As an action film, this one works just fine. The limited fighting and expanded chase scenes are well filmed and intense, it’s just that as a viewer, it really isn’t as much fun to cheer for someone who is running away as it is for someone (Bourne) looking to bring down a corrupt system. In addition to those I’ve mentioned, we get brief appearances from series’ regulars Albert Finney, David Strathairn, Scott Glenn, Joan Allen, and Paddy Considine.

The hope is that this is just a placeholder in the series. It’s been five years since The Bourne Ultimatum, and hopefully, if the series continues, we will get Paul Greengrass back in the director’s seat and Matt Damon teaming up with Jeremy Renner to wreak havoc on the true enemies of state. Otherwise, the American Bond ends up as nothing more than an action film with no real purpose.

SEE THIS MOVIE IF: you are a fan of the Bourne series and are curious to see it without Matt Damon OR you simply enjoy a well made action film

SKIP THIS MOVIE IF: you are expecting the intricate conspiracy story line that put the Bourne series on the map

watch the trailer:


THE WHISTLEBLOWER

September 8, 2011

 Greetings again from the darkness. Emotional exhaustion swept over me as this film came to an end. Based on the true experiences of Kathryn Bolkovac, we see what a true hero is. She absolutely refused to turn away from the despicable actions of her co-workers and government officials.

Rachel Weisz delivers what is far and away her best performance yet. She captures the emotional complexity and strength that Ms. Bolkovac displayed. Some have stated she was conflicted, but I never saw that. I saw the character of a woman who had a clear understanding of right and wrong … and would settle for nothing less than “right”.

 Kathryn, a Nebraska cop, accepts a UN peacekeeping job in post-war Bosnia. Her spirit and strength is recognized, and rewarded with promotion, by Madeleine Rees (Vanessa Redgrave) who is director of the Human Rights Commission. It is in this job where she slowly uncovers the corruption and cover-up of sex trafficking of underage girls. Even more sickening is that this most profitable business is being run by the peacekeepers and law officers being paid to protect these citizens.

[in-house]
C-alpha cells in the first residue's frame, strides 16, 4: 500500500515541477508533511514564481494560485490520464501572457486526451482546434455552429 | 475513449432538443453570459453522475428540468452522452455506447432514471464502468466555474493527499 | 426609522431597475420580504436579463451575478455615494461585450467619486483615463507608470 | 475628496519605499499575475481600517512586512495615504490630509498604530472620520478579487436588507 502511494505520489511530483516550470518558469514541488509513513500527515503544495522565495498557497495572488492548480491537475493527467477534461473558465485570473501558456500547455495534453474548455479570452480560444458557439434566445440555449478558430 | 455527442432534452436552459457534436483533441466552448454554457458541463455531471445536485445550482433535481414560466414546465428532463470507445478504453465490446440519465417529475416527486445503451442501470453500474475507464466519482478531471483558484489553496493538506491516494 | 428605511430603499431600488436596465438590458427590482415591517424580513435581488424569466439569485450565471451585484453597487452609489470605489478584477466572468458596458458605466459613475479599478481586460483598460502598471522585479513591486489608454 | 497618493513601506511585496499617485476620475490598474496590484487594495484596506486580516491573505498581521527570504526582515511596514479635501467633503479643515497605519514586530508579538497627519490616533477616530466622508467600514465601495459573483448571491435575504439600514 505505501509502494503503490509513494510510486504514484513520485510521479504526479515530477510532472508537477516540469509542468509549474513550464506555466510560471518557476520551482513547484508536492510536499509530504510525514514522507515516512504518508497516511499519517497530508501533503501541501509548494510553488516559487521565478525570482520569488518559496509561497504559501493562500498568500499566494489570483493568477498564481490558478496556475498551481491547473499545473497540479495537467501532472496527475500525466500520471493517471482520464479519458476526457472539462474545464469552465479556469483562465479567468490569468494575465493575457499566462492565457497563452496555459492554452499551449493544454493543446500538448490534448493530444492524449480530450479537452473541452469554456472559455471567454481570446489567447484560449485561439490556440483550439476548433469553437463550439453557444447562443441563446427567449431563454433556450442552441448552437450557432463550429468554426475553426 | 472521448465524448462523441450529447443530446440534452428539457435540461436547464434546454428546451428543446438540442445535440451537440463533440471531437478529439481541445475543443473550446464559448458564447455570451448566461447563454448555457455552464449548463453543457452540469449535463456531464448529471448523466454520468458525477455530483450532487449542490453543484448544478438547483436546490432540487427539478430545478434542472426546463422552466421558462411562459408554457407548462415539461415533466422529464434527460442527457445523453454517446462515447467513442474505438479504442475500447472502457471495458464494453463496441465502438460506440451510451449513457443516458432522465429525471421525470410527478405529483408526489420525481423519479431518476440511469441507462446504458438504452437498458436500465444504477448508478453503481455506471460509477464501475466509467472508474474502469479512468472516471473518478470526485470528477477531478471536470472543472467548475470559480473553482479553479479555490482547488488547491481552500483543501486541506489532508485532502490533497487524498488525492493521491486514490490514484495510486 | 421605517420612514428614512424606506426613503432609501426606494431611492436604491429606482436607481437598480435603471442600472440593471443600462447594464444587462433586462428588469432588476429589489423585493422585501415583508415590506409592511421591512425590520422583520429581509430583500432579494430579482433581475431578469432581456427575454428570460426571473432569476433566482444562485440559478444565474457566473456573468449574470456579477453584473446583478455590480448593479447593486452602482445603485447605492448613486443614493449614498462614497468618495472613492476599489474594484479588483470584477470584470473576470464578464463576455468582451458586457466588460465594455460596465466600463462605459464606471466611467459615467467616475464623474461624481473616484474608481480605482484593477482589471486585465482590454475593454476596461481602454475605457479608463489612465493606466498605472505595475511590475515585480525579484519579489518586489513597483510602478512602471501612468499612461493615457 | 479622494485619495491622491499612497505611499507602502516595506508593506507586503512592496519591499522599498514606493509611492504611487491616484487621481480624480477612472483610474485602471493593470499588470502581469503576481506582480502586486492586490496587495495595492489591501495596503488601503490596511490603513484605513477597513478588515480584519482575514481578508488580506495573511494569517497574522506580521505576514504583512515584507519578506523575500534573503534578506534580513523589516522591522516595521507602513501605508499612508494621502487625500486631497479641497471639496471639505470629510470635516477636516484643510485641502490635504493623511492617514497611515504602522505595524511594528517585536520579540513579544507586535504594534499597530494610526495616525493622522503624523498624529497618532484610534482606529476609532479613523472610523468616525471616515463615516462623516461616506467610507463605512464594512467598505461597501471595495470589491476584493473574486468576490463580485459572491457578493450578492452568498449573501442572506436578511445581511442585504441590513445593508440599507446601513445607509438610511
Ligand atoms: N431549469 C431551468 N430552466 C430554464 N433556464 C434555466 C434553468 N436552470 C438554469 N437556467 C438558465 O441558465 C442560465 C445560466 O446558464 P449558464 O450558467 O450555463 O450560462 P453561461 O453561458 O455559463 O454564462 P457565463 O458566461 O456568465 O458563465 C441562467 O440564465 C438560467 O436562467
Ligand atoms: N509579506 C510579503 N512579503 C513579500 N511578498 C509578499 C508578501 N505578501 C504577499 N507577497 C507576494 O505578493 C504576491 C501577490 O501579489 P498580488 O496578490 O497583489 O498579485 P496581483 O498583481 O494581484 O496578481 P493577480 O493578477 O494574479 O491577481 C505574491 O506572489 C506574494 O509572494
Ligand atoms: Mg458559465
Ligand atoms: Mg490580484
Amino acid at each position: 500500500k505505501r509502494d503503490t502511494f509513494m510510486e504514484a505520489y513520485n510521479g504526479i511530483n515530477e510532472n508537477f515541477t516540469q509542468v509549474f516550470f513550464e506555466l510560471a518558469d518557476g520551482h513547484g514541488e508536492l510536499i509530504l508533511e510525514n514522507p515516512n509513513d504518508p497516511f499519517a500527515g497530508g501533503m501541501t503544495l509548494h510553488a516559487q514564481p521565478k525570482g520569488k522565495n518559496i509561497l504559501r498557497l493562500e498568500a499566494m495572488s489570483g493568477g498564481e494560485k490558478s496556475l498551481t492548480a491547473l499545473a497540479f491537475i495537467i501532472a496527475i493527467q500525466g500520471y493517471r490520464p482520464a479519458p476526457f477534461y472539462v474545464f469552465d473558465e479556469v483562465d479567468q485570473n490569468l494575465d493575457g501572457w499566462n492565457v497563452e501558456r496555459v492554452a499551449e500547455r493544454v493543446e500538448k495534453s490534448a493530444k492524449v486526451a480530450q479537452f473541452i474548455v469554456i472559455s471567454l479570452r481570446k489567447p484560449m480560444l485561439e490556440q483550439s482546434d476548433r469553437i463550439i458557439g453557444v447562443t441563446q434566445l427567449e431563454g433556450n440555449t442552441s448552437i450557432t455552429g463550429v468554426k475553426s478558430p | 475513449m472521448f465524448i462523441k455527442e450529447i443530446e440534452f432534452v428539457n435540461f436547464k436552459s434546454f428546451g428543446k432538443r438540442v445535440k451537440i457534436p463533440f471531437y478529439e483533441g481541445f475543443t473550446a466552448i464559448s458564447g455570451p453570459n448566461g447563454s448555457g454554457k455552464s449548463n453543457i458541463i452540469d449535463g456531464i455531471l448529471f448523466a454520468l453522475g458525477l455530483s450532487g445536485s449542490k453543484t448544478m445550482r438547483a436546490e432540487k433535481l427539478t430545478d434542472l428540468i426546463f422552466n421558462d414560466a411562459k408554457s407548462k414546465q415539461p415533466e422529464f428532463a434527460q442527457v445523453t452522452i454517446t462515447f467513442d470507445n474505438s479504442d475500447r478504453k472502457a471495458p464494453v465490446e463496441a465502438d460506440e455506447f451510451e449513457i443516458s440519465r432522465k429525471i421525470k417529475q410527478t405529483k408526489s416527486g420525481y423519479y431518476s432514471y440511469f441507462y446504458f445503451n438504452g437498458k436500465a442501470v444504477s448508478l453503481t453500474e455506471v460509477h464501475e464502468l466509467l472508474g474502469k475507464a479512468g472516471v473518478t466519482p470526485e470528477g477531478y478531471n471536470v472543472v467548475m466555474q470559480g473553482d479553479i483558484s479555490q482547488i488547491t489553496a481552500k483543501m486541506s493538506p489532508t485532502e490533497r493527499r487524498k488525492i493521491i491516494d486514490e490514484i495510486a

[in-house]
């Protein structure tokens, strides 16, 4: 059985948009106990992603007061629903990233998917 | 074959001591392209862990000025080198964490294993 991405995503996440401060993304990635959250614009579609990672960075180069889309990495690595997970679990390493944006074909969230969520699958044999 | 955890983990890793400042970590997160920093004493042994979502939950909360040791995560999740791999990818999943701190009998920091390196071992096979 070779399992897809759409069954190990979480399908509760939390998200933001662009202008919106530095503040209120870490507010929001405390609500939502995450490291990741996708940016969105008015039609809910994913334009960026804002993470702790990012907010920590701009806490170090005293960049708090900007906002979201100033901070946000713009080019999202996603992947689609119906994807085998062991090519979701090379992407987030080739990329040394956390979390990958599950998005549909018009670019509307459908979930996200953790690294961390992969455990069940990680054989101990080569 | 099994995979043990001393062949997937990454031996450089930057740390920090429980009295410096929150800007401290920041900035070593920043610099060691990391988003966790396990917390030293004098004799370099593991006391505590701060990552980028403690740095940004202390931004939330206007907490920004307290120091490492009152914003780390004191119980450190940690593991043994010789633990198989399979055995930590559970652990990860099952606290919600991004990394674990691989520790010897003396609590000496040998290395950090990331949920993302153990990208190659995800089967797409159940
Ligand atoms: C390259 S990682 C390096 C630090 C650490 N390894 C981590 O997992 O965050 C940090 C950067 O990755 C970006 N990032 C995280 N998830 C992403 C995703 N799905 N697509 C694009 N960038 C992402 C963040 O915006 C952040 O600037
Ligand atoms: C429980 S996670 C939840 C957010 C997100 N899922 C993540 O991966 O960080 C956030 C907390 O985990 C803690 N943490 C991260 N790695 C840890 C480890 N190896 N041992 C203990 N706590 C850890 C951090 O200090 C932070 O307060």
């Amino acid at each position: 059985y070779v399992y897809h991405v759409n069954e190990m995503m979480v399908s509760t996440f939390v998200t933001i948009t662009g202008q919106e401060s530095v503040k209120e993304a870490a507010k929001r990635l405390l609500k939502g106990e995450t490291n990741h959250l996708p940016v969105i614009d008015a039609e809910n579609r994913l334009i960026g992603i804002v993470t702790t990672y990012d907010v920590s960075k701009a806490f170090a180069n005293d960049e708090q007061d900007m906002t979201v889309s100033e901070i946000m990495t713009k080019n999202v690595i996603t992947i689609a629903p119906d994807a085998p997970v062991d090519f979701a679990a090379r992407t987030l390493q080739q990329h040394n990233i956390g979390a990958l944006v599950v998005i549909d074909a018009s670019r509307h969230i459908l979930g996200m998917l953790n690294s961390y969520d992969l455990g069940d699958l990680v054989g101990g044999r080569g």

It turns out that though Ms. Bolkovac was fighting for these human rights of these girls, she was also working diligently to expose the corruption of the private contractors hired to supply personnel in all aspects of recovery in countries such as Bosnia and Serbia. In her situation, the private contractor was DynCorp and she had no problem pulling back the curtain on the lack of training and control exhibited by this and other contractors.

Combine that with the frustrations in dealing with bureaucrats such as Monica Bellucci‘s character, it often feels as if Ms. Bolkovac is fighting a one woman crusade (with a little help from David Strathairn‘s character). When red tape (such as no passport for the abused girls) and diplomatic immunity become major players in fending off her efforts, we get the wonderful line “immunity not impunity”. That explains a great deal.

The film is directed by first timer Larysa Kondracki. Setting and tone are well captured, but the editing of many scenes left me somewhat distracted, but not to the point of annoyance. There is so much tension and exposure to despicable actions in this film that I found it difficult to relax afterward. The strength and courage of this woman will restore your faith in humanity and remind us we should never turn away from doing the right thing.

SEE THIS MOVIE IF: you agree the “true story” element elevates the tension in a thriller OR you prefer your heroes to be real people rather than the comic book type

SKIP THIS MOVIE IF: you have a weak constitution for the horrific actions of a few OR you are looking for light-hearted fare

watch the trailer: